Nurses' self-efficacy, rather than their knowledge, is associated with their engagement in advance care planning in nursing homes: A survey study.


Authors: Joni Gilissen, Lara Pivodic, Annelien Wendrich-van Dael, Wilfried Cools, Robert Vander Stichele, Lieve Van den Block, Luc Deliens, Chris Gastmans

Palliative medicine (2020)


Considering social cognitive theory and current literature about successful advance care planning in nursing homes, sufficient knowledge and self-efficacy are important preconditions for staff to be able to carry out advance care planning in practice.


Exploring to what extent nurses' knowledge about and self-efficacy is associated with their engagement in advance care planning in nursing homes.


Survey study as part of a baseline measurement of a randomised controlled cluster trial (NCT03521206).


Nurses in a purposive sample of 14 nursing homes in Belgium.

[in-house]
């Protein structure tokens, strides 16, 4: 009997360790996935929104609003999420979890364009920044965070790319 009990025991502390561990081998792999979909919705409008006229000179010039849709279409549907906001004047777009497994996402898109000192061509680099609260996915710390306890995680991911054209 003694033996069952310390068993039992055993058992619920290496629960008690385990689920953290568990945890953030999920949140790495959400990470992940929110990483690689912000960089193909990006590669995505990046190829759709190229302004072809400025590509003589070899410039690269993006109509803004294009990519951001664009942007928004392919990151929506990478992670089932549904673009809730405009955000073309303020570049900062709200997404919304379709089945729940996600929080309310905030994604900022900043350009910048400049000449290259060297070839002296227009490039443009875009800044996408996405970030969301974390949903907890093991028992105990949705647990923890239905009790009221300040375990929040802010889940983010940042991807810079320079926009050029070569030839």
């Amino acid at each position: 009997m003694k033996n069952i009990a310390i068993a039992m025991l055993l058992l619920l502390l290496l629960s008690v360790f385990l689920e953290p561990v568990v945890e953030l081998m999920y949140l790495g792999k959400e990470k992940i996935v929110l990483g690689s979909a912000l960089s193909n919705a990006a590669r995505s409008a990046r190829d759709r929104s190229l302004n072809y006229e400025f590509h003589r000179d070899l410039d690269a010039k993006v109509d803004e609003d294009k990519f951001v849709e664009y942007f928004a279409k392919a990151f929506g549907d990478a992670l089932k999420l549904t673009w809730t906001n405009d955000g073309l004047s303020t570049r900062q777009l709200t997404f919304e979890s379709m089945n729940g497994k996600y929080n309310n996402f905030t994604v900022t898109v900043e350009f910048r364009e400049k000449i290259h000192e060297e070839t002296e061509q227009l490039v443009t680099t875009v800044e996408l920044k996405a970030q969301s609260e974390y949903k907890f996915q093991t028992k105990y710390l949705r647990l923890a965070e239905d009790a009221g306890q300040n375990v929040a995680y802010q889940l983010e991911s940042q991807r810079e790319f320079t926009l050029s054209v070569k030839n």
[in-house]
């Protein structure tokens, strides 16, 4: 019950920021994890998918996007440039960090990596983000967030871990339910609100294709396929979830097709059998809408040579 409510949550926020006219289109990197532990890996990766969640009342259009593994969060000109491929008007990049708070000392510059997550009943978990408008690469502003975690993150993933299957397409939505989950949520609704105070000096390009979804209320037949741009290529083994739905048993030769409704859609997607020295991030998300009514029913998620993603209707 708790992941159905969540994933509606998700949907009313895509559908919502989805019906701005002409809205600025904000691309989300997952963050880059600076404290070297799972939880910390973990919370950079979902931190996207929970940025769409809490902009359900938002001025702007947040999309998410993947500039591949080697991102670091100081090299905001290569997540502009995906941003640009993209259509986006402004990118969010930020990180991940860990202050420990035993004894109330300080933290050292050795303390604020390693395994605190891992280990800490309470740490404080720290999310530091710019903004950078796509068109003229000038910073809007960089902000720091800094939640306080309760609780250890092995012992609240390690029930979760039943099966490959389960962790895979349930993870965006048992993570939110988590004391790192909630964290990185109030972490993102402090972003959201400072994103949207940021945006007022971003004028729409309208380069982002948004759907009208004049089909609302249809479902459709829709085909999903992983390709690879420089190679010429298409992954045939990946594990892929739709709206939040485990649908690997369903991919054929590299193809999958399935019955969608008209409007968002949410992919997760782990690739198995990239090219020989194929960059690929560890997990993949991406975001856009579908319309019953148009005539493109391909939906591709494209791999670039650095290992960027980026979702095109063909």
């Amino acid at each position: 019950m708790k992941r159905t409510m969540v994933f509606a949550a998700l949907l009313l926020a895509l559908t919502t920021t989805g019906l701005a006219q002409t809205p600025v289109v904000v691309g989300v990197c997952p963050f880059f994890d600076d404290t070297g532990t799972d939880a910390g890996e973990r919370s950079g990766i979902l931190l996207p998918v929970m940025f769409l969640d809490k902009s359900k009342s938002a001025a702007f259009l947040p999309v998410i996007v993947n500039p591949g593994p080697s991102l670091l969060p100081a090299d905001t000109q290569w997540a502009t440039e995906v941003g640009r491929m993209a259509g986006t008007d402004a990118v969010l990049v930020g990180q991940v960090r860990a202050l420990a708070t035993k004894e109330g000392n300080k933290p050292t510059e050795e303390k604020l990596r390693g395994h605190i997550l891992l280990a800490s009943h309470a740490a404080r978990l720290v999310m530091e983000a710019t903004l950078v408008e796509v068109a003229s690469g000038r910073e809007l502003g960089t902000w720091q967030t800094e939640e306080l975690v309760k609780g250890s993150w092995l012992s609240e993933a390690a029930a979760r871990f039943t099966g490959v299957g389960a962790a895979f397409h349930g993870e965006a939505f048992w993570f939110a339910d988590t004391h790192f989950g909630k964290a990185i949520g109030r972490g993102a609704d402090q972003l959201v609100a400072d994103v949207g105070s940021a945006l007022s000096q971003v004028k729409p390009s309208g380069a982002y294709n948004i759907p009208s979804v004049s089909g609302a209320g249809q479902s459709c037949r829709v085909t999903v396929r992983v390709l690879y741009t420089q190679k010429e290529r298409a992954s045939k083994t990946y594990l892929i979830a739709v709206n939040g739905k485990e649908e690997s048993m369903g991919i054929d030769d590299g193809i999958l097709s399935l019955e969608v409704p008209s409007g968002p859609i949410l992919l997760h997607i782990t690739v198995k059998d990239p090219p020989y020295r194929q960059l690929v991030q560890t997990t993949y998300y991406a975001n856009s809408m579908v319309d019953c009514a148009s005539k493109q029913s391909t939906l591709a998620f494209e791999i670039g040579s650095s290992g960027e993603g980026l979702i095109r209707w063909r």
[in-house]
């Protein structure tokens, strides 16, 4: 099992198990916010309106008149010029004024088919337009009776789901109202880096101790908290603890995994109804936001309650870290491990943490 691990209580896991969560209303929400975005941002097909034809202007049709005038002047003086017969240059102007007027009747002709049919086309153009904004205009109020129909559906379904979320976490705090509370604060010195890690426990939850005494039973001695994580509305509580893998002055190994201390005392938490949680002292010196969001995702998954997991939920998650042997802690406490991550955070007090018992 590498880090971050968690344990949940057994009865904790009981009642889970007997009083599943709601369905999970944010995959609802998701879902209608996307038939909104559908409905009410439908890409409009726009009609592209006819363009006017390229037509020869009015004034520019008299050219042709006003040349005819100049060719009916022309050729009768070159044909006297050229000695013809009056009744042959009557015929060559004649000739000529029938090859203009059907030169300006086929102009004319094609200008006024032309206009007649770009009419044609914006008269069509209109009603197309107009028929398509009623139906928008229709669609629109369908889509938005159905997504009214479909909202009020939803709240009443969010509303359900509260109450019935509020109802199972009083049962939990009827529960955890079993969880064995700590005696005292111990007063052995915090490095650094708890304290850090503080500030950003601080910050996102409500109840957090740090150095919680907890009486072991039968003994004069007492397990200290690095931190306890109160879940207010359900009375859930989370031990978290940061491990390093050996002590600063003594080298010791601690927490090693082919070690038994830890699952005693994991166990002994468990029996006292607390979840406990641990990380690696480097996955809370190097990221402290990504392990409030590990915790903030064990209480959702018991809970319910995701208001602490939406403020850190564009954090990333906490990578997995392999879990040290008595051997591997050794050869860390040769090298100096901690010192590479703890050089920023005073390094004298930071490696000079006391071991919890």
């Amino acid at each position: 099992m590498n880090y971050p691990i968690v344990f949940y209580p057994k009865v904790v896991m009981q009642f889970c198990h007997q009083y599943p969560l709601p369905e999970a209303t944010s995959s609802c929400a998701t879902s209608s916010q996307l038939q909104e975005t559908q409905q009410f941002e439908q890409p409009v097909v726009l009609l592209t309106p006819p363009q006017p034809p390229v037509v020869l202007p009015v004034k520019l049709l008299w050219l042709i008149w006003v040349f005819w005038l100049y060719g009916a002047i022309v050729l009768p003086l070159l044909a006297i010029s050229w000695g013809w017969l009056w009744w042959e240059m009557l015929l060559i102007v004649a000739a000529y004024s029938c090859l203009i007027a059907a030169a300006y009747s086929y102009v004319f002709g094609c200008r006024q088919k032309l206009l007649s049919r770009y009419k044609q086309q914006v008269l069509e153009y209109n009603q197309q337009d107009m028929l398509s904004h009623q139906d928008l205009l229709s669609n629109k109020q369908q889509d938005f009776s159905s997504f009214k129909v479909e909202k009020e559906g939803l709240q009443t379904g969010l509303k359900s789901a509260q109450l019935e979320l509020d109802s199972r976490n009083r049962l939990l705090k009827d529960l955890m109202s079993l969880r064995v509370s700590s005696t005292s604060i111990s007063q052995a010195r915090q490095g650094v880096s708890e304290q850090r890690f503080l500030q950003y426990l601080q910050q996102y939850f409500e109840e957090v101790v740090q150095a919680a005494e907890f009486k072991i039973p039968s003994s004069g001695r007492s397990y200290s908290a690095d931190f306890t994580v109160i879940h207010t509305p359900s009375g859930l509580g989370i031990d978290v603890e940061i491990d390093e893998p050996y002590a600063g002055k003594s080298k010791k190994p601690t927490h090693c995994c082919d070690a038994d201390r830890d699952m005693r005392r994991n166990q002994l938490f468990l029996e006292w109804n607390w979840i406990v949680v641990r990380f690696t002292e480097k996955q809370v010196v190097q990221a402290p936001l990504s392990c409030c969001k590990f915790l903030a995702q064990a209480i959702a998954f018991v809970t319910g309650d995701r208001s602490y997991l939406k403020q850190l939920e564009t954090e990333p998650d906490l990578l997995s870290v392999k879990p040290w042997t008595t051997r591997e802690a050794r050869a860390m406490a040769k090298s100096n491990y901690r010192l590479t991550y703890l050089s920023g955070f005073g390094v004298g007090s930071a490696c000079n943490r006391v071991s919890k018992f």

A survey was distributed among nurses, evaluating knowledge (11 true/false items), self-efficacy (12 roles and tasks on 10-point Likert-type scale) and six advance care planning practices (yes/no), ranging from performing advance care planning conversations to completing advance directives.


A total of 196 nurses participated (66% response rate). While knowledge was not significantly associated with advance care planning practices, self-efficacy was. One unit's increase in self-efficacy was statistically associated with an estimated 32% increase in the number of practices having carried out.


Nurses' engagement in advance care planning practices is mainly associated with their self-efficacy rather than their knowledge. Further research is necessary to improve the evidence regarding the causal relationship between constructs. However, these results suggest that educational programmes that focus solely on knowledge might not lead to increasing uptake of advance care planning in nurses.

Share this
Deel dit bericht